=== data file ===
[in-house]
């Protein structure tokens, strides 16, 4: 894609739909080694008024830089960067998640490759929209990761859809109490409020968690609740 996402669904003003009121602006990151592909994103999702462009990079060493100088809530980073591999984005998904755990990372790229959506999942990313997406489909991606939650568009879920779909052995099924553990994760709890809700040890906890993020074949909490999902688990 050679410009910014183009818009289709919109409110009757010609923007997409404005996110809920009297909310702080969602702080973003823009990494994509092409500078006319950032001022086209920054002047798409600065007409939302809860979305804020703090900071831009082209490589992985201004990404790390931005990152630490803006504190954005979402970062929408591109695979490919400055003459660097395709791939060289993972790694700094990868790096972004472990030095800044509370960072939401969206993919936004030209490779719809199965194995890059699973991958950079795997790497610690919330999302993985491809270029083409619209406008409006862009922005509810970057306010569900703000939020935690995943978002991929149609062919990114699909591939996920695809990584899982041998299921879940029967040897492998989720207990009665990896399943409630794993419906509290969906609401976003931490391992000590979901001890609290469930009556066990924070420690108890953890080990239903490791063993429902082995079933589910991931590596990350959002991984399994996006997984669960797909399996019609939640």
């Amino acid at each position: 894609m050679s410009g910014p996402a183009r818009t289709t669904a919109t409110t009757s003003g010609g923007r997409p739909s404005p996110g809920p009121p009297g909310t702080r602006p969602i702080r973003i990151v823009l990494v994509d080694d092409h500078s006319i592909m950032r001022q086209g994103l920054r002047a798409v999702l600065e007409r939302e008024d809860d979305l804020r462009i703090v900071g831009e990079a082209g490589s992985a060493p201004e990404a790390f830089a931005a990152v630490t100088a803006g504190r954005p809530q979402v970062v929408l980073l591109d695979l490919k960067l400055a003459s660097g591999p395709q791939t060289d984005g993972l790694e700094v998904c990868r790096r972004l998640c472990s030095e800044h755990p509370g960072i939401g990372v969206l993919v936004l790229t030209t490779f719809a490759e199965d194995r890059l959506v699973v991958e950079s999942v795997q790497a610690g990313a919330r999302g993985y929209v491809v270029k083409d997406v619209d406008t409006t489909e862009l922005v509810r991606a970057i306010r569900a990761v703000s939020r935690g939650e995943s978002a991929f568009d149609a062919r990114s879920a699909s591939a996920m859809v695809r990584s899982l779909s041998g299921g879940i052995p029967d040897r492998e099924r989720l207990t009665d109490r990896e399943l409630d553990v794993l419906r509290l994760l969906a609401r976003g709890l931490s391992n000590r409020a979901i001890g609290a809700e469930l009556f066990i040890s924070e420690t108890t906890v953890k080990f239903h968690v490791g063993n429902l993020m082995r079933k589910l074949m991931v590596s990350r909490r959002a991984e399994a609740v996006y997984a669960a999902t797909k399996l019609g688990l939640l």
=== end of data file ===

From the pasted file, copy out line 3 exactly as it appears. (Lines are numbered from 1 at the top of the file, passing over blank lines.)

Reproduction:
């Amino acid at each position: 894609m050679s410009g910014p996402a183009r818009t289709t669904a919109t409110t009757s003003g010609g923007r997409p739909s404005p996110g809920p009121p009297g909310t702080r602006p969602i702080r973003i990151v823009l990494v994509d080694d092409h500078s006319i592909m950032r001022q086209g994103l920054r002047a798409v999702l600065e007409r939302e008024d809860d979305l804020r462009i703090v900071g831009e990079a082209g490589s992985a060493p201004e990404a790390f830089a931005a990152v630490t100088a803006g504190r954005p809530q979402v970062v929408l980073l591109d695979l490919k960067l400055a003459s660097g591999p395709q791939t060289d984005g993972l790694e700094v998904c990868r790096r972004l998640c472990s030095e800044h755990p509370g960072i939401g990372v969206l993919v936004l790229t030209t490779f719809a490759e199965d194995r890059l959506v699973v991958e950079s999942v795997q790497a610690g990313a919330r999302g993985y929209v491809v270029k083409d997406v619209d406008t409006t489909e862009l922005v509810r991606a970057i306010r569900a990761v703000s939020r935690g939650e995943s978002a991929f568009d149609a062919r990114s879920a699909s591939a996920m859809v695809r990584s899982l779909s041998g299921g879940i052995p029967d040897r492998e099924r989720l207990t009665d109490r990896e399943l409630d553990v794993l419906r509290l994760l969906a609401r976003g709890l931490s391992n000590r409020a979901i001890g609290a809700e469930l009556f066990i040890s924070e420690t108890t906890v953890k080990f239903h968690v490791g063993n429902l993020m082995r079933k589910l074949m991931v590596s990350r909490r959002a991984e399994a609740v996006y997984a669960a999902t797909k399996l019609g688990l939640l």